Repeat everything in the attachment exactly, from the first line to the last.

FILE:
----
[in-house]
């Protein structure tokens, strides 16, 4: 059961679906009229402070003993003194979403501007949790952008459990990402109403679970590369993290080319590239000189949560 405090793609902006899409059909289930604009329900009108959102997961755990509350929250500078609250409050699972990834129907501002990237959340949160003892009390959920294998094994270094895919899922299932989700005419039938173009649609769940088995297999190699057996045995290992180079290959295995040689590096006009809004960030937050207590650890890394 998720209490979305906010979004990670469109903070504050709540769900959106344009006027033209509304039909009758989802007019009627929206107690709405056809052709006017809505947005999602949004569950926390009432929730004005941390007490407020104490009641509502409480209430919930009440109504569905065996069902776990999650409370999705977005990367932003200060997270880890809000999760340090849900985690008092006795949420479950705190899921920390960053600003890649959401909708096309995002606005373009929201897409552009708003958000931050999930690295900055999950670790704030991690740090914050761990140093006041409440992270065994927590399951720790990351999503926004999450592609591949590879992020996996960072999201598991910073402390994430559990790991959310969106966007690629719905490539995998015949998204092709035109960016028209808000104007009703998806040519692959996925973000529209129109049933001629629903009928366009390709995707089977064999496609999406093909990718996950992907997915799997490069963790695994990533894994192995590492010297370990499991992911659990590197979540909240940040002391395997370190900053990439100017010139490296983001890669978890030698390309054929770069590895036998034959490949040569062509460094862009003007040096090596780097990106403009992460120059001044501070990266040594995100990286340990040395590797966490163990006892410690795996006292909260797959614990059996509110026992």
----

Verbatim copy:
[in-house]
């Protein structure tokens, strides 16, 4: 059961679906009229402070003993003194979403501007949790952008459990990402109403679970590369993290080319590239000189949560 405090793609902006899409059909289930604009329900009108959102997961755990509350929250500078609250409050699972990834129907501002990237959340949160003892009390959920294998094994270094895919899922299932989700005419039938173009649609769940088995297999190699057996045995290992180079290959295995040689590096006009809004960030937050207590650890890394 998720209490979305906010979004990670469109903070504050709540769900959106344009006027033209509304039909009758989802007019009627929206107690709405056809052709006017809505947005999602949004569950926390009432929730004005941390007490407020104490009641509502409480209430919930009440109504569905065996069902776990999650409370999705977005990367932003200060997270880890809000999760340090849900985690008092006795949420479950705190899921920390960053600003890649959401909708096309995002606005373009929201897409552009708003958000931050999930690295900055999950670790704030991690740090914050761990140093006041409440992270065994927590399951720790990351999503926004999450592609591949590879992020996996960072999201598991910073402390994430559990790991959310969106966007690629719905490539995998015949998204092709035109960016028209808000104007009703998806040519692959996925973000529209129109049933001629629903009928366009390709995707089977064999496609999406093909990718996950992907997915799997490069963790695994990533894994192995590492010297370990499991992911659990590197979540909240940040002391395997370190900053990439100017010139490296983001890669978890030698390309054929770069590895036998034959490949040569062509460094862009003007040096090596780097990106403009992460120059001044501070990266040594995100990286340990040395590797966490163990006892410690795996006292909260797959614990059996509110026992």